2- Constructing a paradigm, template and platform of Islamic democracy for the Muslim countries to adopt instead of the common theocracies, like the case of Iran, which do not allow any form of freedom or democracy; and

    3- An economic miracle, making of the Turkish products a brand name of quality worldwide.

    Tayyip Rajib Erdogan has, since becoming president, irritated the West for trying to construct a modern Turkey with reference to the Ottoman past and Islamic culture and, also, for his unflinching support to Hamas in Gaza that led to the severance of relations with Israel, which were resumed just recently.

    The West wants its cake and wants to eat it, too, in Turkey. It needs this country for its fight against radical Islam, mainly ISIS and al-Qaeda and wants it also to set the example to the rest of the Muslim world for democracy, but, at the same time, it doesn’t like AKP and its leaders, mainly Erdogan.

    In the long night of the coup, July 15-16, the United States and Europe seemed, initially, to support the putsch by not coming out clean on the side of democracy, worse, the EU stated that the military have taken control of the country, which was not the case, at all. However, when they realized that the coup failed, they throw their support behind the Turkish democracy.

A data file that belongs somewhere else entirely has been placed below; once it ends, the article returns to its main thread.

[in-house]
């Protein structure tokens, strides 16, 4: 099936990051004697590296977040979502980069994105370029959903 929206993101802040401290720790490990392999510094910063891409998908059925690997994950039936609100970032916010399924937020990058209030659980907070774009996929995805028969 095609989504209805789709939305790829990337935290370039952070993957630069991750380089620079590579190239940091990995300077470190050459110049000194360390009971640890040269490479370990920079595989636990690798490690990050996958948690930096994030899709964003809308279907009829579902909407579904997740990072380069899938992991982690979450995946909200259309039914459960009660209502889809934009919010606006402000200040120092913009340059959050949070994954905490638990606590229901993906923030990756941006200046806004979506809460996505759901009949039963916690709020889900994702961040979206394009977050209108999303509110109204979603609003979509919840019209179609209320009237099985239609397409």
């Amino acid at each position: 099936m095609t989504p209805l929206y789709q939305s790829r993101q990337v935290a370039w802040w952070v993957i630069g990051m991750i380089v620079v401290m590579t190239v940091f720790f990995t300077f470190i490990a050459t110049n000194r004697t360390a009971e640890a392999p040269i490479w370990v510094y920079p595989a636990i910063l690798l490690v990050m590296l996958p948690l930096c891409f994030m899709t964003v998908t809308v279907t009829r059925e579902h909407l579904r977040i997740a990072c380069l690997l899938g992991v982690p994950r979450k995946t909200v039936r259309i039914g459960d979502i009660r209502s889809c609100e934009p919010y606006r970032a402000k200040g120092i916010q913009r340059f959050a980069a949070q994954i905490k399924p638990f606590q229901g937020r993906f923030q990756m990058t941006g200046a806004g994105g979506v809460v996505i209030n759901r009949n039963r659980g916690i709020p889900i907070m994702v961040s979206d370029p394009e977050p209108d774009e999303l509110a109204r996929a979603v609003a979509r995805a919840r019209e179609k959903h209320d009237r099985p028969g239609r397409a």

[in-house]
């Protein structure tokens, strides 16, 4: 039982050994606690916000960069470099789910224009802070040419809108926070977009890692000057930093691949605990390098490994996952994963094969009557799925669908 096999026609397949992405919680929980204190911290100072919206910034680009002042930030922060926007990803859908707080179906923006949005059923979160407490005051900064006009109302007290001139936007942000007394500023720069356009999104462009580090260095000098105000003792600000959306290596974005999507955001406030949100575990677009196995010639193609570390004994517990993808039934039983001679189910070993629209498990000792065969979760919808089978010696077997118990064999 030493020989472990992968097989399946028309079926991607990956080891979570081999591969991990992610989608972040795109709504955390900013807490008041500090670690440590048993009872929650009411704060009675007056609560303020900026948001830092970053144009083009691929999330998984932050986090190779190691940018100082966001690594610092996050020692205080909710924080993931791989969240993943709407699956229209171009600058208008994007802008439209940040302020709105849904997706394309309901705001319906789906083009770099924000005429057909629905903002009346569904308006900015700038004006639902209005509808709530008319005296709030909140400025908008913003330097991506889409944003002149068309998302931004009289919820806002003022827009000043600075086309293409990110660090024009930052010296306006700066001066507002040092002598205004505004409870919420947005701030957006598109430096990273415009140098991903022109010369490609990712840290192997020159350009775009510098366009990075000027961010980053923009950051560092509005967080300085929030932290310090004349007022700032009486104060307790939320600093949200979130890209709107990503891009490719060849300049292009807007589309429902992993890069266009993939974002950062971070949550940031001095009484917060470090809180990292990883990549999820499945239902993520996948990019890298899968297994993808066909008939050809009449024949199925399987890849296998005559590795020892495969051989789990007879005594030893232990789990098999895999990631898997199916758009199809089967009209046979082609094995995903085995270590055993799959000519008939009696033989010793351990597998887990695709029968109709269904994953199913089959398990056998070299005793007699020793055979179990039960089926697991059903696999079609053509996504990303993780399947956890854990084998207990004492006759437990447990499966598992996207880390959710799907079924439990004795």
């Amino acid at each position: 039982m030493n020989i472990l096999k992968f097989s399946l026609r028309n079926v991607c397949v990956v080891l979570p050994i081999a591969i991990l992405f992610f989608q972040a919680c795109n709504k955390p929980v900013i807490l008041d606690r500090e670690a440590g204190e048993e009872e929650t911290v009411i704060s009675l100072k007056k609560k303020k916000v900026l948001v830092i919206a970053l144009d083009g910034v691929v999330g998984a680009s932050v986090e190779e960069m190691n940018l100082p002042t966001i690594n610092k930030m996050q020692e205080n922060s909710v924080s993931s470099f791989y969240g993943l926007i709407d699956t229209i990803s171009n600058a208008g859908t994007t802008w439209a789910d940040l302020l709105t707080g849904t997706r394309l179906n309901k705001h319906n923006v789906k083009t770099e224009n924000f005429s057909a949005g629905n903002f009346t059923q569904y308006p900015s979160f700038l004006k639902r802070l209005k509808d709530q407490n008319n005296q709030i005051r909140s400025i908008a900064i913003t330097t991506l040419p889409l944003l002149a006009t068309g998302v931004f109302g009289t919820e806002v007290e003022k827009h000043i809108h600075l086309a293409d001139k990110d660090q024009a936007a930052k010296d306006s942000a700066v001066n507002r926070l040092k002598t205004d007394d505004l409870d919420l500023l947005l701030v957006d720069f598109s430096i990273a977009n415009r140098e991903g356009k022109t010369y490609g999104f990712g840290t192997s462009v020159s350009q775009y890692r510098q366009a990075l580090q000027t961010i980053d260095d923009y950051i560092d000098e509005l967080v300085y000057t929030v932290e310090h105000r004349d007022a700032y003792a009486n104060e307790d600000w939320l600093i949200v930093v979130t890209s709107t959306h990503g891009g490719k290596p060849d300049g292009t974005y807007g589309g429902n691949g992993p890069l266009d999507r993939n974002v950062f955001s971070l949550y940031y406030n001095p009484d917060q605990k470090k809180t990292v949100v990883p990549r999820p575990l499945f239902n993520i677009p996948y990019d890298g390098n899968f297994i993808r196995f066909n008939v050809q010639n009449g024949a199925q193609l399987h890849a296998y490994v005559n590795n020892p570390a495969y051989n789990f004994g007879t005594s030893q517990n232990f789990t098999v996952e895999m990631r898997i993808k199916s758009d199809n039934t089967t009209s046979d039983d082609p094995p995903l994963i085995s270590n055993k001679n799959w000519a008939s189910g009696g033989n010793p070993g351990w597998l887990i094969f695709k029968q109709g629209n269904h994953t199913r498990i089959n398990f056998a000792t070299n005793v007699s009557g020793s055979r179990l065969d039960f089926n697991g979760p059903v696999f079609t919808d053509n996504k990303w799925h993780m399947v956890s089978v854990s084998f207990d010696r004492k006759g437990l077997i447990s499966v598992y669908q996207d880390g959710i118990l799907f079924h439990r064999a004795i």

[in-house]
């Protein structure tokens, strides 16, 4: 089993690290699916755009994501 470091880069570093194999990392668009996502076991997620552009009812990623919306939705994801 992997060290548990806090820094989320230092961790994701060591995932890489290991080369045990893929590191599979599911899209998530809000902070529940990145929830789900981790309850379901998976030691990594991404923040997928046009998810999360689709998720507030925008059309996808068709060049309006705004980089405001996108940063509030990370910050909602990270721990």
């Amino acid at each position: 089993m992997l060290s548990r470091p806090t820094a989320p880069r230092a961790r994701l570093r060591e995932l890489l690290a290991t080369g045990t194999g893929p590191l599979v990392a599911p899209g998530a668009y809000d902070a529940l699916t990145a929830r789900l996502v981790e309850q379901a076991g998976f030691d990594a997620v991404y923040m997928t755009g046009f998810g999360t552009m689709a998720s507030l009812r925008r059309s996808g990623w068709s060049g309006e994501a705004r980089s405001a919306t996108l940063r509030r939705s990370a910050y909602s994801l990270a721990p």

However, it is a well-known fact that NATO is always behind the Turkish military because of its secular nature and has always been the bulwark against Islamism in this country. Many analysts today believe that maybe the West cautiously wants to get rid of Erdogan and AKP by making use of two important cards: firstly, the army to overthrow the regime and then place Fatthullah Gulen, The Turkish-American Islamic predicator and businessman, at the helm of the country.

    The army, indeed, took control of the country in two major cities i.e. Ankara, where the Chief of Staff was arrested and Istanbul, where they controlled the airport, the Bosphorus Bridge and TV stations. For a brief moment, it seemed that the dice was thrown in their favor, but the sly and clever Erdogan called his supporters, through the FaceTime app, to come out onto the streets and squares and show support to his regime. And similar to what happened in Prague, Czechoslovakia, commonly known as the Prague Spring during the 1968 uprising against the Soviet rule, people faced tanks, but unlike in the case of Prague they won the day (if not to say the night) by forcing the army plotters to surrender to the police.